It was an exciting discovery – a time traveler caught on camera.
About a year ago, a black and white film from 1938 surfaced on the internet, showing some cheerful people emerging from a building – possibly part of a factory – and one young brunette in the group is apparently chatting on a cellphone.
The Twittersphere and a flood of YouTube commenters quickly pegged her as someone from the future.
As a time traveler myself, I was riveted. (That’s how we build people in the future. I was also galvanized.) I hadn’t had a date in 32,000 years. I looked for the picture to check out the brunette and to see if Dr. Who’s time-traveling phone booth was somewhere in the background.
Mysteriously, the YouTube video showing all this had vanished.
Writing for Huffington Post, Meredith Bennett-Smith says the incident is far from unique. In 2010, someone came up with unreleased footage from a Charlie Chaplin film in which a woman in the background appears to be talking on her cellphone. (
Another one showed up in a 1973 Mexican film (I looked at it but couldn’t detect the traveler). And there was a photo of a 19th century man who is a dead ringer for Nicolas Cage. A long-dead ringer.
Cage insists he is neither a time traveler nor a vampire.
We live in a narcissistic culture. Uncounted texts, tweets, and Facebook posts chronicle every visit to the post office or the dentist. Not surprisingly, we think we’re so interesting that people from the future would move scientific mountains to visit us. The trouble is that the visitors noted in 1938 and 1929 videos are not from our future. They’re supposed to be people from right now, using our present version of the cellphone; but our present versions of time machines, star gates, or wormhole portals to send them back there don’t seem to be available.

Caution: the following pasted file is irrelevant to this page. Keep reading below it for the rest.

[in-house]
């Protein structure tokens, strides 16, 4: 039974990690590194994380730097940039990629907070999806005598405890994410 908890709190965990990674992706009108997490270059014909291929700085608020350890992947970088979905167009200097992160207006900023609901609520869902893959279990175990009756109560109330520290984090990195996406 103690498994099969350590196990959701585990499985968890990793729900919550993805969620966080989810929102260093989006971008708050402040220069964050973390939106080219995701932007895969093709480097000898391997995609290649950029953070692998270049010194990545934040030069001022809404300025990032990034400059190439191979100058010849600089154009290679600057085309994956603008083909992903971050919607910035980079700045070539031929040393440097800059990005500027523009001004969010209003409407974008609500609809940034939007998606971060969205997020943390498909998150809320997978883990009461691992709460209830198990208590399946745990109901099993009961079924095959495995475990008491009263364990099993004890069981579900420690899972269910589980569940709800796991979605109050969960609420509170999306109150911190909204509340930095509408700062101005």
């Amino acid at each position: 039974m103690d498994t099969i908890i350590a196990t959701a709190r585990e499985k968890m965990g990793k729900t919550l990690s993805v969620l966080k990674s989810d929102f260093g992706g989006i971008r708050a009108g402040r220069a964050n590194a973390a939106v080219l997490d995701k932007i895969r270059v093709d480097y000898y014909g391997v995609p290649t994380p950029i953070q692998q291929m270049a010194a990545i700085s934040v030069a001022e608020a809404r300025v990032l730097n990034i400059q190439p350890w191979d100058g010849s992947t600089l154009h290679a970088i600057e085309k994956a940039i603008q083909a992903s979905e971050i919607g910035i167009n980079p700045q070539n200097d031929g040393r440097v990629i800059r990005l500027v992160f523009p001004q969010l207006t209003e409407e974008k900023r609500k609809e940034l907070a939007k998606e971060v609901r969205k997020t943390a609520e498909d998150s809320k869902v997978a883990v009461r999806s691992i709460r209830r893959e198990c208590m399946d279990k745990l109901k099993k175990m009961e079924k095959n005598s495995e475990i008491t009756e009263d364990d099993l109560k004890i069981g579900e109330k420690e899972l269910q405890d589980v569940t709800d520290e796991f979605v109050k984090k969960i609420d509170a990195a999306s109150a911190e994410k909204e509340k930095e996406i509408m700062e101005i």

Nor do we know how to send back a network of transmitting towers so that the cellphones would be workable.
During the Korean War, our soldiers were talking to each other over the ANPRC-6 Walkie Talkie. Before that, there was the Handy-Talkie used by soldiers in WWII. And leading up to that – certainly by 1938 – there were various prototypes of these portable two-way radios being developed and tested, for example around factories. They didn’t need WiFi – just radio waves.
True, they were a good deal bulkier than an iPhone, but those were the two-way versions. A portable radiophone designed to receive but not send could have been much smaller, even then — long before transistors and Moore’s Law pointed the way to miniaturization.
A YouTube commenter using the name Planetcheck recently announced that the 1938 time traveler was actually his grandmother. He says grandma was 17 years old and working for DuPont at a factory where they were testing equipment for a proposed in-plant communications system.
That can’t be true. It’s too boring. I think Planetcheck is a time traveler engaged in a massive cover-up.